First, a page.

Search This Blog

Tuesday, July 13, 2010

Wasp Larva, Unplugged





















It was the 2nd hot afternoon this summer and so we were sitting on the patio appreciating the quality of shade produced by the calico sheets I had just hung up when a wasp flew by in an unusually weighted down way. I noticed she was carrying something and seemed to be having a hard time of it, when she landed on a plant nearby and set down her load. She flew off, leaving this larva behind on the philodendron xanadu leaf.

The flying wasp looked like a polistes but I didn't get a good enough look to say which species. This larva is a wasp. Sometimes they fall out of their nest cells; maybe the adult wasp was trying to pick up one of her young and return it to safety. Or could she have been preying upon the unfortunate fallen larva of another species? She never returned and the larva is now dead. It's interesting to be able to have a look at what otherwise remains mostly hidden inside the wasp nest.

7 comments:

Christine said...

Do you think it's a similar behavior to the one in honey bees who drag their deceases comrades out of the hive? Housecleaning?

vanessa cardui said...

Possible.

April said...

I'm in Huntington Beach and I've seen two little guys that look just like this larvae in the past month. They turn up in the middle of my patio but there's no nest in sight. We do have a lot of visiting wasps. Maybe one was relocating and dropped its larvae? I'm glad to know what type of larvae it is. I had a hunch it was wasp and did an image search. Your photo looks just like what I currently have wriggling around on my patio! I've also been noticing a lot of bees on the patio who are near death and seeming to be having a seizure. I wonder if these two things are related?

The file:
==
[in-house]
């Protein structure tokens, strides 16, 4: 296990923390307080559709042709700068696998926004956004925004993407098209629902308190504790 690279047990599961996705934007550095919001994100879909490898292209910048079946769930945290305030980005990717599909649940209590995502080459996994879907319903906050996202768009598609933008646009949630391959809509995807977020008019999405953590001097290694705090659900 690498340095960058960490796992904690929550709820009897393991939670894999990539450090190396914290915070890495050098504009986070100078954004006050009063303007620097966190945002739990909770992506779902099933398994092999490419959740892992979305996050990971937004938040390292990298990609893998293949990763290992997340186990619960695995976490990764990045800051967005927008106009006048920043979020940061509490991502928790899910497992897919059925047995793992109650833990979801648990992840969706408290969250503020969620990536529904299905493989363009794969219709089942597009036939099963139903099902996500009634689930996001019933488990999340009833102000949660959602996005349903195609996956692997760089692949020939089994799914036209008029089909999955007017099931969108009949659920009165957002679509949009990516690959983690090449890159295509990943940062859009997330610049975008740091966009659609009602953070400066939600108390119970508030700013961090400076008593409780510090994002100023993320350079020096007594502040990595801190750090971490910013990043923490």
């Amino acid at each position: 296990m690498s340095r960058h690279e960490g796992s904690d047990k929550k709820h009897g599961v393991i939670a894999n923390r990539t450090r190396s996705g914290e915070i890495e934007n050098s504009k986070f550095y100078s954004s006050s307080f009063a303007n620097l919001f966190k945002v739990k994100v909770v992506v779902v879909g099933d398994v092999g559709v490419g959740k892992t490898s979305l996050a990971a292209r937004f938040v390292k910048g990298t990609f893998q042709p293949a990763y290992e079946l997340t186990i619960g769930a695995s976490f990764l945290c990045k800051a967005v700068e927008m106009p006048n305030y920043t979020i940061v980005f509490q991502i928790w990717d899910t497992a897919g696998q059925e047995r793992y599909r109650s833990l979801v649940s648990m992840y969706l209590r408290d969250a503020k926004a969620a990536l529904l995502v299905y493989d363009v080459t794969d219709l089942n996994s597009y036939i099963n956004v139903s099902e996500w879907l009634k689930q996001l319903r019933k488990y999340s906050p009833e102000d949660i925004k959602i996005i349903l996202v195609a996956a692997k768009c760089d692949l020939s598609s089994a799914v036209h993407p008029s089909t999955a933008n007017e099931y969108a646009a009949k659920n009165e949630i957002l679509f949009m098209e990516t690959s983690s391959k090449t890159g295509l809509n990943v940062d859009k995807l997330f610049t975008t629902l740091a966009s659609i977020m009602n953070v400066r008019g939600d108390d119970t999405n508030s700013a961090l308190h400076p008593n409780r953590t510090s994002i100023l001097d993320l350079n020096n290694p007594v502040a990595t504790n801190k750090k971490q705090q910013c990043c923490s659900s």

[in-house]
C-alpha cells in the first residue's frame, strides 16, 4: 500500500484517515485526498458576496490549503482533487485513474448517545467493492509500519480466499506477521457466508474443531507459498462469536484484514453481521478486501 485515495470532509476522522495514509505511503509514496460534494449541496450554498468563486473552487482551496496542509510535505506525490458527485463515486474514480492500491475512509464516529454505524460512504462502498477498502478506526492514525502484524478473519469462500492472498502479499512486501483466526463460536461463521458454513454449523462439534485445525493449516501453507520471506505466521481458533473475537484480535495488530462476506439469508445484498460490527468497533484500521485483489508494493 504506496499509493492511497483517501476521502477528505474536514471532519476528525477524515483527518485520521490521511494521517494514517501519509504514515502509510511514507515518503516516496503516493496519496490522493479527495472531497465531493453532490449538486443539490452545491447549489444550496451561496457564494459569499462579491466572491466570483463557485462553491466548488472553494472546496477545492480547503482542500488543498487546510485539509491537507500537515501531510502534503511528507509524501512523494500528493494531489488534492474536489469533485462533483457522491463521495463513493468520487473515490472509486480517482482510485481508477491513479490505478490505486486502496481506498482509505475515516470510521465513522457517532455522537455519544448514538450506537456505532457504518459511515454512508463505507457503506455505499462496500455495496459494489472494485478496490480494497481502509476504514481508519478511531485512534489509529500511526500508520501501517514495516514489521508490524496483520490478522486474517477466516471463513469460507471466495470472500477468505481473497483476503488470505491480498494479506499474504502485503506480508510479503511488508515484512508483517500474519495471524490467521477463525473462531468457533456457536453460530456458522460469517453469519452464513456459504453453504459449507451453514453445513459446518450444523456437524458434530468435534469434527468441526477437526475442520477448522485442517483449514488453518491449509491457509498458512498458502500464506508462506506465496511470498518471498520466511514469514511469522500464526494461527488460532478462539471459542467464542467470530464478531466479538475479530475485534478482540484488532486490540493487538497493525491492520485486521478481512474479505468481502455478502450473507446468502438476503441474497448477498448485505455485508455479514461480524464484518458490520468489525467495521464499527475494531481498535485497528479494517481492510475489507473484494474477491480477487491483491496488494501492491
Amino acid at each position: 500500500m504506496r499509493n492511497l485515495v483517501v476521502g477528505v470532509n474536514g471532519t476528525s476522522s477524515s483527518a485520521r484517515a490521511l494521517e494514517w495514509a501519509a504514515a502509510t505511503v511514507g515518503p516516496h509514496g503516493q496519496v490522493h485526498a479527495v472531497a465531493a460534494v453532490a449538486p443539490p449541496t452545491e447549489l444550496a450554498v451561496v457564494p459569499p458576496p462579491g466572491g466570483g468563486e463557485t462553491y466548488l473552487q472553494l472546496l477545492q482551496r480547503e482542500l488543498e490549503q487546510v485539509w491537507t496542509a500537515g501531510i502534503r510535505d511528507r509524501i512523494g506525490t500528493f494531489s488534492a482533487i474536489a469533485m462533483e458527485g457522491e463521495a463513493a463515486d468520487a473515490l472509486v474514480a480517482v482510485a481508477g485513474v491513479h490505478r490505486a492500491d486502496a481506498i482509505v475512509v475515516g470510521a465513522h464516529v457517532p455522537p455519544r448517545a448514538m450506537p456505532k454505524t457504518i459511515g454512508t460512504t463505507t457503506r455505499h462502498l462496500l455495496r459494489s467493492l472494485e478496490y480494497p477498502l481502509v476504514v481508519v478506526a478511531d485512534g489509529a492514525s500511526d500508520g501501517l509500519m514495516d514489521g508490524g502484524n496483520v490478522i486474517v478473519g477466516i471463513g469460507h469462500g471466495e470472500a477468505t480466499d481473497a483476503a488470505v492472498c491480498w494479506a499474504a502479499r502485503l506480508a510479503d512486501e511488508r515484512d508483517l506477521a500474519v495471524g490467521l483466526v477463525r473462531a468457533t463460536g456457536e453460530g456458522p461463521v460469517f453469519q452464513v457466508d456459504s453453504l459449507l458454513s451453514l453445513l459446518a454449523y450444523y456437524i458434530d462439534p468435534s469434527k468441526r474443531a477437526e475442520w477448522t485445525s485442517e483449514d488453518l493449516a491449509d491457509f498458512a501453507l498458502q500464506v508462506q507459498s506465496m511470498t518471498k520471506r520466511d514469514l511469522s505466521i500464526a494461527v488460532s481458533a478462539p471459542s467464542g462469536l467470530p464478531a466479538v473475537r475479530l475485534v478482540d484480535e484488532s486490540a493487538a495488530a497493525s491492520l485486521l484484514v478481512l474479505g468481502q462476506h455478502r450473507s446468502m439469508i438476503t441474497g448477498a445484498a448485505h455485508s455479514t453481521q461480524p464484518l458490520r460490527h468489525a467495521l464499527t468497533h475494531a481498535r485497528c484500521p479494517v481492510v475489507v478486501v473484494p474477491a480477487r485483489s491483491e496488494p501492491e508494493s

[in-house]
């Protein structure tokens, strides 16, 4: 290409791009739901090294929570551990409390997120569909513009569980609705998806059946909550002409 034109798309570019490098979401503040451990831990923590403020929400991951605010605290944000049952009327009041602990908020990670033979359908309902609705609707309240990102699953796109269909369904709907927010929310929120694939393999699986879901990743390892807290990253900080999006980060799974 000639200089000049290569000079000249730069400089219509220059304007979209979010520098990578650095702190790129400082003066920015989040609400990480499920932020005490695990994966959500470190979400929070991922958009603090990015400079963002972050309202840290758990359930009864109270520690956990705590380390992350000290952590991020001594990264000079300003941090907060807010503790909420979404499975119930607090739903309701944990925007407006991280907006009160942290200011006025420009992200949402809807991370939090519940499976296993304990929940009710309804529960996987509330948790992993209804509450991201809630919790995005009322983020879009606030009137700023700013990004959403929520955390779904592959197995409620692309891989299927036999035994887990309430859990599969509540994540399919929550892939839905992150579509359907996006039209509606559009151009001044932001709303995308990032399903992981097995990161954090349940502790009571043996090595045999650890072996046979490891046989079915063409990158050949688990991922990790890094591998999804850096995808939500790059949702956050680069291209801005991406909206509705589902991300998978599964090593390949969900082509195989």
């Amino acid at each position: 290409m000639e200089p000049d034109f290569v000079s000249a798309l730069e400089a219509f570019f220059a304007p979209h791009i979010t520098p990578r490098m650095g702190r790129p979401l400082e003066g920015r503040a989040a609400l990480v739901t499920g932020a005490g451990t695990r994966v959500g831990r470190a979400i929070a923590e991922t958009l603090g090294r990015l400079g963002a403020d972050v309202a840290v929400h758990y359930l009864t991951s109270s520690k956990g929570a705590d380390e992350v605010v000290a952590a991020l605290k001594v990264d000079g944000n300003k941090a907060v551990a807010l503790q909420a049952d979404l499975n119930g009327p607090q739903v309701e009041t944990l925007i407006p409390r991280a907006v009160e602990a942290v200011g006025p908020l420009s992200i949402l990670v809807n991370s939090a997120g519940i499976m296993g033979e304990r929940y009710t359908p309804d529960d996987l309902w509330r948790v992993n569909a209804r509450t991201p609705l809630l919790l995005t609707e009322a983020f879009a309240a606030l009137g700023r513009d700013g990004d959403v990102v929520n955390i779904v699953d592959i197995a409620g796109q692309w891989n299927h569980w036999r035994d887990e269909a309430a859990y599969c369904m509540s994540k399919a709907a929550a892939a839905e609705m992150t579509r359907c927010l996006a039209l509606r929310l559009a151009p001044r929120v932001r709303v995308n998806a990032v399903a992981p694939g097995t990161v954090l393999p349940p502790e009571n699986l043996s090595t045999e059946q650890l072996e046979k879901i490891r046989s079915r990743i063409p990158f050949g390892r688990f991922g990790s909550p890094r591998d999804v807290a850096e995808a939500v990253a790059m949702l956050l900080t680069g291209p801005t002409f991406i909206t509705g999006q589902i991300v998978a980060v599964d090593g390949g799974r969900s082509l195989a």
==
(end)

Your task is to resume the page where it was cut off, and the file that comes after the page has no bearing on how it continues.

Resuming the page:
vanessa cardui said...

April: not sure how you'd get orphaned larvae without a nest nearby. They won't wriggle too long out in the open without being fed, though.
As for the bees, sometimes there is an area where dead/dying bees congregate (maybe due to wind currents). Your description of seizure-like behavior, though, suggests someone using insecticide on a hive nearby maybe.

Larry (Steve) and Daphne said...

Wow, was this post helpful. I found one, and then a few minutes later, another of these little lumps on a porch table. I couldn't figure out how they got there. Though we've been battling wasps for weeks, there was no nest overhead. Interesting to know that they can carry them. Found this post through an image search, so thanks also for the great photo!

vanessa cardui said...

Larry and Daphne: Glad to be of service, and thanks to google for awesome image search capabilities. Happy bug hunting!

Jojo Diver said...

I saw a wasp carrying one of these yesterday which prompted me to find this site. I'd like to be able to identify this grub because when the wasp left it there, I ate it. Much to my surprise, it tasted very much like watermelon. Sweet and fruity. Now I'm on the search for more of these delicious little critters.